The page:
Learning to lead so others can shine
Many of us had a wake-up call at Leadership Institute last week in San Diego. Our keynote workshop with Cynthia D’Amour, MBA, hit home as she pegged a style of volunteer leadership that leads to:
- Long hours.
- Burn out.
- Zero ability to recruit and engage with board members and other volunteers.
We all know the type and some of us resemble them — they give 110 percent because they care. They work long, hard hours. So, what’s the problem? It is killing our volunteer pool and in some cases our chapters.
Cynthia encouraged us to:
- Move beyond saying ‘we’ve always done it that way’ by owning results and allowing others to get involved so they too own the results.
- Develop people rather than doing all the work ourselves. (Who would want to take our place if we are modeling a job that is all work and zero fun?)
- Invite people to a fun and meaningful experience – rather than expecting them to do everything our way. (Let go and let others take charge. It might not be how we would do it, but they will be engaged and they will want to do it again.)
- Celebrate the work of others – rather than moan about all the work we’ve had to do ourselves. (Every time we volunteer to do something ourselves, we just stole an opportunity for someone else to shine.)
So, our work and success will be shared with others. We will become masters at giving others the opportunity to shine. The more others shine, the more fun the group will have and before you know it – your community is growing.
This is leadership, as opposed to managing a chapter, region or even the international board. With this style of leadership, there is more focus on getting others involved to be part of the solution. So basically, if we stop being a martyr, it gives others a chance to be engage. The trick? We have to do it before it’s too late.
Cynthia reminded us that people join a community for one of three reasons:
- To learn something new.
- To help others – a chance to give back.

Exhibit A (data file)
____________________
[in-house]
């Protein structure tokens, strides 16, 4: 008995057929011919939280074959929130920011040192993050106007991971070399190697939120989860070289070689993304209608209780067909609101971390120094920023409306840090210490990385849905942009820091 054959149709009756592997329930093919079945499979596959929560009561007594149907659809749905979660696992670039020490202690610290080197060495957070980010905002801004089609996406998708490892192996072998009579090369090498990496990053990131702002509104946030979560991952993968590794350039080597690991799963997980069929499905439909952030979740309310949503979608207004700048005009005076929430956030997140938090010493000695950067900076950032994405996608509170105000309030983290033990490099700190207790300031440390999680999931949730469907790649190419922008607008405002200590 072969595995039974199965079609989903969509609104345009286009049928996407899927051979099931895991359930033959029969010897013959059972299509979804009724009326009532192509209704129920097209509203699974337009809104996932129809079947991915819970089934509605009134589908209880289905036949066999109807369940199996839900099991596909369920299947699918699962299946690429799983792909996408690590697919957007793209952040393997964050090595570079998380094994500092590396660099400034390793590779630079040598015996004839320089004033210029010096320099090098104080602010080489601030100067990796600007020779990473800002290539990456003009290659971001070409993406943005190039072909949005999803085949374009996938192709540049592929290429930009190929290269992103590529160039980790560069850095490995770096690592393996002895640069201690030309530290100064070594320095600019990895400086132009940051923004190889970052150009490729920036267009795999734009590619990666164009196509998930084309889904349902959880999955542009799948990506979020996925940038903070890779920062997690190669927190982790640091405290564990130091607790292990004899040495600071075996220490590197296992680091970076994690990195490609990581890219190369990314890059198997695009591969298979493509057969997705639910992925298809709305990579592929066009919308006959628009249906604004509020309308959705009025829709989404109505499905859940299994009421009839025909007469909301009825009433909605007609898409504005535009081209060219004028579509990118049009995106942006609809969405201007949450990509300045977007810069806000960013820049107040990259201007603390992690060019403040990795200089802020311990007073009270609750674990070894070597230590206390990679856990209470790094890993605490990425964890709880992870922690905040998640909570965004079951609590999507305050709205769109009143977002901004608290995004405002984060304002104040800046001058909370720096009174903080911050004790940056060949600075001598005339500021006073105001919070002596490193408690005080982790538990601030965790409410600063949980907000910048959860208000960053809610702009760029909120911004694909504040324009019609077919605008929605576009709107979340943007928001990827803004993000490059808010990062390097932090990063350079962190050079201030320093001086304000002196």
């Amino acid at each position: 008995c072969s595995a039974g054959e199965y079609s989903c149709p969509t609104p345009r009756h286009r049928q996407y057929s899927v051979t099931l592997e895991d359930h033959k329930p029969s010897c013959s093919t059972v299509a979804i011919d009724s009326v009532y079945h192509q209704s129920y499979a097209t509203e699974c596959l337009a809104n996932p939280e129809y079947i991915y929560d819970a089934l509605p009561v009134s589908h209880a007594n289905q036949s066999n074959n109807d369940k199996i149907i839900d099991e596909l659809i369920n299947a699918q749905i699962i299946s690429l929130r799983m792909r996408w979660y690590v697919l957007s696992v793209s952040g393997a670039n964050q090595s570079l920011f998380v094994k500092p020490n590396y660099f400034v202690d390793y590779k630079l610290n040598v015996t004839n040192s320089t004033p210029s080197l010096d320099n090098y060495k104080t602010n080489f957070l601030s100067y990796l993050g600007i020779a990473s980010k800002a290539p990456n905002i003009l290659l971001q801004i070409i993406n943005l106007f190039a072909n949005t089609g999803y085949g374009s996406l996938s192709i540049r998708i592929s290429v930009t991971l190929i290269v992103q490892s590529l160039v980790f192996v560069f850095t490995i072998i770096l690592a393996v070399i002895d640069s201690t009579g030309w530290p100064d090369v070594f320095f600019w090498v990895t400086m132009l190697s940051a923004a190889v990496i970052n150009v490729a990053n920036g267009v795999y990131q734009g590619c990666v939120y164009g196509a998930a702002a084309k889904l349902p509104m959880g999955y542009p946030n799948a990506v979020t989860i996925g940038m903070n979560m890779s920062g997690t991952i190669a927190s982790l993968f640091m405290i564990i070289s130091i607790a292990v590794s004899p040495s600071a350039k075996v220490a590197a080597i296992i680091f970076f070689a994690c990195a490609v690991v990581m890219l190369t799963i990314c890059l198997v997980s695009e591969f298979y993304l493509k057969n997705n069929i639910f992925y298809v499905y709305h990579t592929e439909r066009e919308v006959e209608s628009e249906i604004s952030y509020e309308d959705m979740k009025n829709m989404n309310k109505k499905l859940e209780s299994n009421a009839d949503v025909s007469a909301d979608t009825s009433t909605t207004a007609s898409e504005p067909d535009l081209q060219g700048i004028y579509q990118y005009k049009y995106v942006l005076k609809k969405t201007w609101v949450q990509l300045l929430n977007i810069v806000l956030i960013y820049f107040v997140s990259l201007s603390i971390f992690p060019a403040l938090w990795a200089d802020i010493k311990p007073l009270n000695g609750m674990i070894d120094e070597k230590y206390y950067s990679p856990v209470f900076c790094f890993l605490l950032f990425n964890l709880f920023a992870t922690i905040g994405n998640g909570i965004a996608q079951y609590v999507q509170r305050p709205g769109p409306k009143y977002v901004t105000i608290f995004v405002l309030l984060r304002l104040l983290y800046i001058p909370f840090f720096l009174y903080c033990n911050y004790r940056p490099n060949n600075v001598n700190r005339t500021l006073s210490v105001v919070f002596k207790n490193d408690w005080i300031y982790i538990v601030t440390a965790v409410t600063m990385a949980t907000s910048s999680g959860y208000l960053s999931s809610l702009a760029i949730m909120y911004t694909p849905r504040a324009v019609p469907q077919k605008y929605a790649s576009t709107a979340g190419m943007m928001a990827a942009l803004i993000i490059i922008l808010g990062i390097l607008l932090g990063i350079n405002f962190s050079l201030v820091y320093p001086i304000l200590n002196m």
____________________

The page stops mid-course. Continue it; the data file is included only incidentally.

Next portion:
- To meet new people and grow their network.
Cynthia’s best advice for recruiting volunteers or chapter leaders, is that we must first determine which of the three hot buttons motivates each person.
- If they are new to the profession or want to keep their skills sharp, share about your chapter’s programs and opportunities to participate in putting those on.
- If they are searching for a way to give back – maybe they want to present a program.
- If they simply want to grow their network, introduce them to others in the room and invite them back to your next event.
As Cynthia said – “you can’t go too far on the first date. Wait to ask about board service until you have them hooked. Pull them in, instead of pushing them away.”
Even the invitation to our events should contain the answers to all three hot buttons (learn, help and meet) so we are offering something to everyone.
For those of us in the room at LI, it became clear that if we are a martyr leader, we are keeping others from getting involved and having their opportunity to shine. There is an art to leadership – and that art is about knocking down roadblocks and empowering others to succeed.
Sometimes we just have to get out of our own way!
Cynthia D’Amour, MBA, is author of The Lazy Leader’s Guide to Outrageous Results. For twenty years she has worked with association leaders and staff to help get more members involved using a relationship-based approach.
Thank you to these sponsors for our keynote speaker Cynthia D’Amour. A special shout-out to the women leaders of the IABC Tulsa Chapter that made this possible with donations from their companies.